Definitely Type A material. If you can make a perfect bed with crisp edges and know how to handle a vacuum, this could be a way for you to bag some extra money.
But there are also more exotic options. Consider becoming a housekeeper at a resort, ranch, vacation rental or even a cruise ship.
And if your significant other is on the same Type-A level as you, tag-team it. Some places look for couples to maintain the grounds.
6. Inventory Specialist
You could snag a job as an inventory specialist — also known as a stock associate or inventory aide. You’ll be able to flex your organizing and assorting skills by handling the store’s products.
To find a job, visit your favorite store’s career web page where you’ll likely be able to search by state. Or you can go to any job search site and search by retailer or location.
7. Library Specialist/Technician
Also consider: library associate, assistant, circulation attendant, clerk…
These jobs vary widely — part time and full time, hourly and salaried. Some require high school degrees, others require a master’s. Either way, these jobs offer substantial pay.
Start your job search at governmentjobs.com. You can search by title (see above) and your city.
8. Professional Organizer/Clutter Consultant
We’ve written about Tova Weinstock, a professional organizer and cleaner who makes $150 an hour — $55,000 to $65,000 a year.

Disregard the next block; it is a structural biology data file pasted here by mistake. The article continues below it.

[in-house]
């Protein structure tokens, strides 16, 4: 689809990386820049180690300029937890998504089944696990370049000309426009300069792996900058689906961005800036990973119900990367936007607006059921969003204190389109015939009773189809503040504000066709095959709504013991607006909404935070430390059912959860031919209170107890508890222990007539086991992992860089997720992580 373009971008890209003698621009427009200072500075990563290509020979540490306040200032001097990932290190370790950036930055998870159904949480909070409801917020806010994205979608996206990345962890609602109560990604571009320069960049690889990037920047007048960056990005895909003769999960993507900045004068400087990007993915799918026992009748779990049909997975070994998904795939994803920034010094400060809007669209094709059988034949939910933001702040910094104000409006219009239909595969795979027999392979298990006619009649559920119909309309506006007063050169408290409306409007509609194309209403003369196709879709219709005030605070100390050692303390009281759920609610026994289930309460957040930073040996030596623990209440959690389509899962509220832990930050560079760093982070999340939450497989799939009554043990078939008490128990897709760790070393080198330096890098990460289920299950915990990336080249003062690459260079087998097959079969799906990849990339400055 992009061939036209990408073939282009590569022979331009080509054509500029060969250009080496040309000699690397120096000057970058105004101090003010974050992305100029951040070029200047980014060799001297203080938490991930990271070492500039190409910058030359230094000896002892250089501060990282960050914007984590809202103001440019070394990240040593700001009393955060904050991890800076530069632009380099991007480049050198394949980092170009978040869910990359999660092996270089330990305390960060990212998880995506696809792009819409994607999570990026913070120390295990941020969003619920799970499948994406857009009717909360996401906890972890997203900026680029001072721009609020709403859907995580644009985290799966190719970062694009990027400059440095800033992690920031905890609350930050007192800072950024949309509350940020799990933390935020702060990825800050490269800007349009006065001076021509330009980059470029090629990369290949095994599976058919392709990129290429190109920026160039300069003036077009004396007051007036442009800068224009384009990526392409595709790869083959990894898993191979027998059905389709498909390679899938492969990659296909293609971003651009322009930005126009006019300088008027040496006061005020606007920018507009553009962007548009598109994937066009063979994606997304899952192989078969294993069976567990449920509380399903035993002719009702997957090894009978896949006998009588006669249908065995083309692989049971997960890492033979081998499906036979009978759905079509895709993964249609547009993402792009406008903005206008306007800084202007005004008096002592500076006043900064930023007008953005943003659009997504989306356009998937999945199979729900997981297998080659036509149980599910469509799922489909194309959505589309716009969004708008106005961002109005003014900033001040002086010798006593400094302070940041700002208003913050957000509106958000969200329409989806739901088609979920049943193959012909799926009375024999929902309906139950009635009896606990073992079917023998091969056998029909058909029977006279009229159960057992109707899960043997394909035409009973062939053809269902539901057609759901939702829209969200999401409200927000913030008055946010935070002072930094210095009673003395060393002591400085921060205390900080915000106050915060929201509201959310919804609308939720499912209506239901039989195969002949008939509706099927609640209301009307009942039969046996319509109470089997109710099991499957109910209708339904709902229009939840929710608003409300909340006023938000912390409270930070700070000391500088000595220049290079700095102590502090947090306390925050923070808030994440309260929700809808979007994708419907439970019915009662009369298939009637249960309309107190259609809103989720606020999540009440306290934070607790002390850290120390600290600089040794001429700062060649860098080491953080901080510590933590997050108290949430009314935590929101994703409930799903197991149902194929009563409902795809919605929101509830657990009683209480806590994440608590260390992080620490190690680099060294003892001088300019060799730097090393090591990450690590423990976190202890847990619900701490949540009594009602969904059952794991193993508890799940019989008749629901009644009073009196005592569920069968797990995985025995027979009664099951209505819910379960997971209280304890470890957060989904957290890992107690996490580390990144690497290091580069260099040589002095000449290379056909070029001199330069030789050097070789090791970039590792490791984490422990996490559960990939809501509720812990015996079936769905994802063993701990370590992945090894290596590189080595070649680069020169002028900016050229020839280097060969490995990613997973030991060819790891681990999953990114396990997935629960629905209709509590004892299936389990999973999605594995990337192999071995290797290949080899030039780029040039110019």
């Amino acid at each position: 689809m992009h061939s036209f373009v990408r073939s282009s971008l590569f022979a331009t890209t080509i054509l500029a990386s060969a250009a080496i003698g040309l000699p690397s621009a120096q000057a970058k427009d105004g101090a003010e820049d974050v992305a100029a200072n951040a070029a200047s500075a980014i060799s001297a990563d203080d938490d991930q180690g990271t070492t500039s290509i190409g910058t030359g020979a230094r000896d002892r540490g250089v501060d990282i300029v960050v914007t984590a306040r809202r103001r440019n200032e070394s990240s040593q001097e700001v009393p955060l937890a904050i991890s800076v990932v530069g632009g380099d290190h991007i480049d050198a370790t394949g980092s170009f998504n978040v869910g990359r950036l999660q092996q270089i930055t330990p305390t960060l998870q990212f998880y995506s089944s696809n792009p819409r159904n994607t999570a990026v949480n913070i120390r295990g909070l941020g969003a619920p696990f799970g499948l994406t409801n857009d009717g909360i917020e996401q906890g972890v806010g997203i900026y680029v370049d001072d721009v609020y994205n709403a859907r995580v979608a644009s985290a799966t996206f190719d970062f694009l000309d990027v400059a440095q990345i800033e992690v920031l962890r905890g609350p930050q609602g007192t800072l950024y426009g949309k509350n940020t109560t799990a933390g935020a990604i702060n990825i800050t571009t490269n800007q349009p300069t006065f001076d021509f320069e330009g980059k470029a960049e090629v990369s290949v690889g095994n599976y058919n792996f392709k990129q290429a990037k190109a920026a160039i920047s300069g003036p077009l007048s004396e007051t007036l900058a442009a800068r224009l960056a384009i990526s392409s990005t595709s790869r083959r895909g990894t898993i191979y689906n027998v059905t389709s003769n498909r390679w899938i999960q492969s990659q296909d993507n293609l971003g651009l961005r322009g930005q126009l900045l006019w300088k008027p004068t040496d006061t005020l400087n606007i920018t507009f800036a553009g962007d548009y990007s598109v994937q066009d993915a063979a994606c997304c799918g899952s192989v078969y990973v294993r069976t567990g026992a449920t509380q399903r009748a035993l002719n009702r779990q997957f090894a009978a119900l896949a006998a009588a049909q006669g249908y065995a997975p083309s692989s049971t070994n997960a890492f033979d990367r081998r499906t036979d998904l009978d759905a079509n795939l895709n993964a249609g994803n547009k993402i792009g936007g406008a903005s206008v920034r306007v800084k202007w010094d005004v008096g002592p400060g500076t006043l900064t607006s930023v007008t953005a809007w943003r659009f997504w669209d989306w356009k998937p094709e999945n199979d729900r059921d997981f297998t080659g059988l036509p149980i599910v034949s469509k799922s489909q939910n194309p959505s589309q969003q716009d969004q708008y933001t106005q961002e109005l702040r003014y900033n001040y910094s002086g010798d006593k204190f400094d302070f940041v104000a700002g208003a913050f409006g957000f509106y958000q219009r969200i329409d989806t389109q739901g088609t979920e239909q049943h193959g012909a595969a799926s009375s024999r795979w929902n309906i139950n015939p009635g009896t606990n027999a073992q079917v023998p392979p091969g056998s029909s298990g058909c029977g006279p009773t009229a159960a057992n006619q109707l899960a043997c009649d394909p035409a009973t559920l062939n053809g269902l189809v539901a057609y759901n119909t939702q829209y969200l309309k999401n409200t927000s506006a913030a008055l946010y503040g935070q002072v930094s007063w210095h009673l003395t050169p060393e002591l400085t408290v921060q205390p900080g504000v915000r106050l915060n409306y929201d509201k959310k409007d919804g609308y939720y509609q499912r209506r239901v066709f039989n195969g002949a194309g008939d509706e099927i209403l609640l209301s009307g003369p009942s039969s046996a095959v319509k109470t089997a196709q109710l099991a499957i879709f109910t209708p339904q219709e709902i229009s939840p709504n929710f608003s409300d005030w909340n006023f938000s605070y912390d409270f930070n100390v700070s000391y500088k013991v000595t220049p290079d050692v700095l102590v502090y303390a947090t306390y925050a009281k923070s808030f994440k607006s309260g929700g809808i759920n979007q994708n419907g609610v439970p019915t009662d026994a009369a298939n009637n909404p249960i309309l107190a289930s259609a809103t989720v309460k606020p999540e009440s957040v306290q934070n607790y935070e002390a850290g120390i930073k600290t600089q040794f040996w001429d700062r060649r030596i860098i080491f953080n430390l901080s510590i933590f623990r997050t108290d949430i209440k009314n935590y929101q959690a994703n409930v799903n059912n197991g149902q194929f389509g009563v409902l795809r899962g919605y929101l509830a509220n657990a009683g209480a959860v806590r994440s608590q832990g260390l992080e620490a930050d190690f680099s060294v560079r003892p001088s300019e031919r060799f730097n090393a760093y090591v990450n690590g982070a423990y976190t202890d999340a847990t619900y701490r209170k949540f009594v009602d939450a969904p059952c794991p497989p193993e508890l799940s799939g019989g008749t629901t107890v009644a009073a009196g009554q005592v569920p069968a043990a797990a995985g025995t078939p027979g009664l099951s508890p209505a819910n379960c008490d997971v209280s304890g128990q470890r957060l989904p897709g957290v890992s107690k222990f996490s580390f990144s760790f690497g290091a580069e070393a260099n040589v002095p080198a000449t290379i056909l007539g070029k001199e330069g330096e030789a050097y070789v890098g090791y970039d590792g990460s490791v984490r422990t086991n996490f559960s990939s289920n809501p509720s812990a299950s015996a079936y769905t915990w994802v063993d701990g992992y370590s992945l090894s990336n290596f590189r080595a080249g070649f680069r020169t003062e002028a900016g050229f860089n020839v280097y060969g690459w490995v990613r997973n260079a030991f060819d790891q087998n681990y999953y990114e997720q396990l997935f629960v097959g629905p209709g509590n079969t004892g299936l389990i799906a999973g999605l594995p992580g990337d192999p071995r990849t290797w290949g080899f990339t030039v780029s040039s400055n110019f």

She’s a freelance organizer of sorts, who sets her own hours and works with clients to clean New York City apartments. Projects might last one afternoon or continue for four days at a time. Her clients fondly call her “Tidy Tova.” (I think I could be Clutter-Free Carson.)
I was a teaching assistant in graduate school and graded students’ proofreading and copyediting worksheets. The delight I got from editing students’ edits was insurmountable.
If you get the same joy out of words and punctuation as I do, consider becoming a work-at-home proofreader. It offers flexible scheduling and pays per page.
Freelance proofreader Caitlin Pyle offers this advice to those forging into the word business: “It’s important to remember you are paid per page! So if you get distracted or procrastinate and drag out those 50 pages over several hours, it may seem like you’re not making any money.”
That’s a great Type-A tip: Plan and execute, plan and execute.
10. Travel Consultant
Along the same line of work as event planning, travel consultants need to be able to stay organized while handling a number of tasks — hunting down the best deals, creating itineraries and establishing relationships.
You should probably enjoy your own vacations, too. So ask the hiring company about paid vacation, right?
Again, you can find these types of jobs on your classic job search sites.
11. Virtual Assistant
Sure, you could sit behind an old, cluttered desk and file paperwork and punch keys on the typewriter. (OK, so maybe that was the ‘80s.) But nowadays, many busy professionals want a virtual assistant, which means you’ll work from home.
Tasks and skills vary: customer service, data entry, research, social media management and website maintenance. Heck, you might even be able to get your hands on some file organizing. Either way, you’ll want to break out your trusty to-do list.
Carson Kohler (@CarsonKohler) is a staff writer at The Penny Hoarder.